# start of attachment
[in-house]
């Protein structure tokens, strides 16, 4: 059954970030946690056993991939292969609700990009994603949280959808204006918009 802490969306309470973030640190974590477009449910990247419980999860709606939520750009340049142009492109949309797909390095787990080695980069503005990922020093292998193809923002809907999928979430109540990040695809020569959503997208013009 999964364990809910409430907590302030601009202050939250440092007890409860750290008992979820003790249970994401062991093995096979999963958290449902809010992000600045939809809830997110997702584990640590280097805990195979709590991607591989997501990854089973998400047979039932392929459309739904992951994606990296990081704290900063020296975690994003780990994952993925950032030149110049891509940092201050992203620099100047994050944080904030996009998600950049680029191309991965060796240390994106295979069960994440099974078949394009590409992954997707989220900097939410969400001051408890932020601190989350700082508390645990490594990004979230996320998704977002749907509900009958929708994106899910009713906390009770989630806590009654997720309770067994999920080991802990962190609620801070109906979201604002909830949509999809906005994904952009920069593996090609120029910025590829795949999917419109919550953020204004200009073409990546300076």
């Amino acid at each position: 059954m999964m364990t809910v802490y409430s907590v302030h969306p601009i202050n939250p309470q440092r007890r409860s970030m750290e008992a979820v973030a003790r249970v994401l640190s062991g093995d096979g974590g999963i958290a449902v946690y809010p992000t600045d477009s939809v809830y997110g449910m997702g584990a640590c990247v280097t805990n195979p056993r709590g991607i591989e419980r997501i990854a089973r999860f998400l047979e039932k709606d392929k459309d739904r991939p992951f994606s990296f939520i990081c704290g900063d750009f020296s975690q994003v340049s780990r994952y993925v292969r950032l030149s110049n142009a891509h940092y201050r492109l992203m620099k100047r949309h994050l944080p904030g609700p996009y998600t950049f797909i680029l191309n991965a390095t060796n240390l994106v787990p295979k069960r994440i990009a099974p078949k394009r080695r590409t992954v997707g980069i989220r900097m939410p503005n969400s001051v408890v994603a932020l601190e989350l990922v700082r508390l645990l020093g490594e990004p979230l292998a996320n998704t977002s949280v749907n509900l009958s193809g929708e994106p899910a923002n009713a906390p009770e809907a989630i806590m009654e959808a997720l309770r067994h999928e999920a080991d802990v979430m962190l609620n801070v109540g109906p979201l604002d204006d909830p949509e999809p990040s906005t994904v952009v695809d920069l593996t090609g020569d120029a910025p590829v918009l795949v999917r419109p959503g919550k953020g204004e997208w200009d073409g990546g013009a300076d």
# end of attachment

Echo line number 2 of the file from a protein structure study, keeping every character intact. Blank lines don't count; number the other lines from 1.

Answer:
């Protein structure tokens, strides 16, 4: 059954970030946690056993991939292969609700990009994603949280959808204006918009 802490969306309470973030640190974590477009449910990247419980999860709606939520750009340049142009492109949309797909390095787990080695980069503005990922020093292998193809923002809907999928979430109540990040695809020569959503997208013009 999964364990809910409430907590302030601009202050939250440092007890409860750290008992979820003790249970994401062991093995096979999963958290449902809010992000600045939809809830997110997702584990640590280097805990195979709590991607591989997501990854089973998400047979039932392929459309739904992951994606990296990081704290900063020296975690994003780990994952993925950032030149110049891509940092201050992203620099100047994050944080904030996009998600950049680029191309991965060796240390994106295979069960994440099974078949394009590409992954997707989220900097939410969400001051408890932020601190989350700082508390645990490594990004979230996320998704977002749907509900009958929708994106899910009713906390009770989630806590009654997720309770067994999920080991802990962190609620801070109906979201604002909830949509999809906005994904952009920069593996090609120029910025590829795949999917419109919550953020204004200009073409990546300076």